For the last three years, a group of mostly female Hindu students of Indo-Caribbean descent have gotten together and formed a Hindu Club and the first ever Mandir on a campus in New York City amongst the City Universities. The students are mainly from Trinidad and Guyana with a small percentage from India, America and Europe. The Hindu Club gave a kind of parallel academic growth and academic empowerment which most Indian graduates do not have including studies in Hindu philosophy, history and issues they face around the world to uphold that Dharma. The club also attracts many non-Hindus out of curiosity and fascination with the culture.
The founding sisters which include Nisha Ramracha, Melanie Balmick, Hardai Banjoo, Evelisse Viamonte, Linda Willis, Tina Marie, Roshelle Ramtahal and one guy Viresh Ramnarayan, etc, felt that Hinduism had no foundation on the campus from where Hindus and those with an interest could meet for prayer, celebrate festivals and educate others about Hindu beliefs. They are currently trying to have Hindu studies and Hindi become a part of the school curriculum, since all graduates are required to have a foreign language and diversity courses for graduation.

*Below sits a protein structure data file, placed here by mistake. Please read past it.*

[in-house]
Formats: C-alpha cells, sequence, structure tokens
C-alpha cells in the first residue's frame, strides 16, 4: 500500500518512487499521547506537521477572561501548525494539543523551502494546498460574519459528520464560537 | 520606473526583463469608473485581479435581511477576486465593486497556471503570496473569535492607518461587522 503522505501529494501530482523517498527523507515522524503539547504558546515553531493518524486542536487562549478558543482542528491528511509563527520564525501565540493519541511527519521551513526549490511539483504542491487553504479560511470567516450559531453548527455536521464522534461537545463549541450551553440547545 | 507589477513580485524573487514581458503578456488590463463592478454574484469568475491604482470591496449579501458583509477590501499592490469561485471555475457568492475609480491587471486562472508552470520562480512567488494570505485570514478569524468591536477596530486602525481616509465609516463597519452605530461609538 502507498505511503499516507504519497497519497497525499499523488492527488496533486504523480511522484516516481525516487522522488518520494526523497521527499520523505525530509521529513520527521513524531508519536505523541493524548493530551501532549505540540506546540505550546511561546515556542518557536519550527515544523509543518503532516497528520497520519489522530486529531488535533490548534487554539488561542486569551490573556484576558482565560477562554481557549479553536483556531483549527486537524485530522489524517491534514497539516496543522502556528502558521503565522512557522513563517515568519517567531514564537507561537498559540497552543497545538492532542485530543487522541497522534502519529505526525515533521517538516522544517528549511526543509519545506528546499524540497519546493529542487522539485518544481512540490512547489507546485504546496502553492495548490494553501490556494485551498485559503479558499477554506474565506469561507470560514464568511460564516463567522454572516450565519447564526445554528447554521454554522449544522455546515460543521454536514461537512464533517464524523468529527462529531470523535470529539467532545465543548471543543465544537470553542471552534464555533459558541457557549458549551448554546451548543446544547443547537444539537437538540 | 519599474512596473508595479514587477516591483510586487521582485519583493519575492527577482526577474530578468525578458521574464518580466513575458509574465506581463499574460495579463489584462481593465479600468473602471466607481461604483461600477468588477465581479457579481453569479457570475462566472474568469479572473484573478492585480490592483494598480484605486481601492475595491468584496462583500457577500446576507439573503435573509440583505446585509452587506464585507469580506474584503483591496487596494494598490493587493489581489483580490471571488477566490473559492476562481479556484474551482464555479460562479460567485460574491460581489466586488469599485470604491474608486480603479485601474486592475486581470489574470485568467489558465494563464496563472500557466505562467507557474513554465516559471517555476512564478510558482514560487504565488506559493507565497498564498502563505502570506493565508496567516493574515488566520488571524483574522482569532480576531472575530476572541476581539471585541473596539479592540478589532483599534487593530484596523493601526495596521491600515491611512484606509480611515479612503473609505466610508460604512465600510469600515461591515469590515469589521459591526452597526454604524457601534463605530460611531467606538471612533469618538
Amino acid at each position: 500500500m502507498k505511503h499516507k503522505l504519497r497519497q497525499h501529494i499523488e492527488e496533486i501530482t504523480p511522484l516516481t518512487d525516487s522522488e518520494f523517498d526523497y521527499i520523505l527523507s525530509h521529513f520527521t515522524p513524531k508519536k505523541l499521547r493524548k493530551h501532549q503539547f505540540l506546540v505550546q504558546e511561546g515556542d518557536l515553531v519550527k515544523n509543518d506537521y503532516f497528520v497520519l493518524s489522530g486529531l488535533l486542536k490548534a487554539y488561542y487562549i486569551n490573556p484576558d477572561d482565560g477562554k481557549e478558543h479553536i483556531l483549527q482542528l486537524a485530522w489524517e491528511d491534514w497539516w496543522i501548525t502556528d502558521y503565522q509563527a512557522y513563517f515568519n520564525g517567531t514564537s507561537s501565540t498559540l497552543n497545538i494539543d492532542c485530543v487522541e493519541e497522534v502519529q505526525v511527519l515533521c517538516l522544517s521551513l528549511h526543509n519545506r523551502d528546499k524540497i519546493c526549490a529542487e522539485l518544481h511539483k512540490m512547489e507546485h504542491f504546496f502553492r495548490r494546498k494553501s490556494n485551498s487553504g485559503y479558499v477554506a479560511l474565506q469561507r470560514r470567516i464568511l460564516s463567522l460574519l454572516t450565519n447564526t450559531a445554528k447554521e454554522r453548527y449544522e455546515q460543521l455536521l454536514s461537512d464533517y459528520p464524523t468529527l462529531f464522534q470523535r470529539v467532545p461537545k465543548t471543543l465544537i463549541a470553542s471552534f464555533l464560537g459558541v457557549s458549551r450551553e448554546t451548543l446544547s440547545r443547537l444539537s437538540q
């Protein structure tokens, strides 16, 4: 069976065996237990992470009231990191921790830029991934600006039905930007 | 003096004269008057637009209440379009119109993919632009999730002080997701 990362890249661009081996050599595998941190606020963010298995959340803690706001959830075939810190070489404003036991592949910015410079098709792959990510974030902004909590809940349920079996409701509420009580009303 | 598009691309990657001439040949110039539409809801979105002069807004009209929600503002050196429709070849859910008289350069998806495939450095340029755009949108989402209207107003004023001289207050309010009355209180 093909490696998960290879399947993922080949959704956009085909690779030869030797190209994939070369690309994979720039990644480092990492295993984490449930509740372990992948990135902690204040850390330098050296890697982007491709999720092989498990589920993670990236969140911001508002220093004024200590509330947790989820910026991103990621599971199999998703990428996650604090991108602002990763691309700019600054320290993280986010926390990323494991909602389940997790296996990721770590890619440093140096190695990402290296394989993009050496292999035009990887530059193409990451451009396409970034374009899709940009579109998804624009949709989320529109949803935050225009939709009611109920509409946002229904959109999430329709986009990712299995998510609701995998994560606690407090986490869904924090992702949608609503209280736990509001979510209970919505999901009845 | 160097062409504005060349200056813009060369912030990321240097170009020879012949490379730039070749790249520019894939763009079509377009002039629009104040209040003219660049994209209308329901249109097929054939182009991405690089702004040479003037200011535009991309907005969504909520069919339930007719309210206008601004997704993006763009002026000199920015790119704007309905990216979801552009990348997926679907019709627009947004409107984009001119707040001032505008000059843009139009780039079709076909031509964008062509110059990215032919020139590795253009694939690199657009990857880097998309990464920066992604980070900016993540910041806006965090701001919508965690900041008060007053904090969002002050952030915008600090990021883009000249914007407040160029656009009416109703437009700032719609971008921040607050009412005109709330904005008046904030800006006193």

However, while the school met all their needs, the ladies were surprised that most of their opposition in forming the club and Mandir came from the Hindus students from India. The students from India many of whom belong to an Indian cultural club on campus never entertained the idea of having a mandir on campus in an environment that has all places of worship for the other faiths. These Indians either displayed a high degree of ignorance, jealousy or a lack of nationalism. In fact, the school placed the mandir right next to the campus Mosque and one Hindu from India asked them to move the mandir, on the grounds that the Caribbean Hindus have should have respect for Islamic belief in absolutely no idol worship. The Mandir was built next to the Mosque anyway and continues to open its doors to those who want to learn about Sanatan Dharma. These Indo-Caribbean sisters were credited by some top officials visiting from India, in establishing the first Mandir in a City University that now seems to be proliferating to other campuses.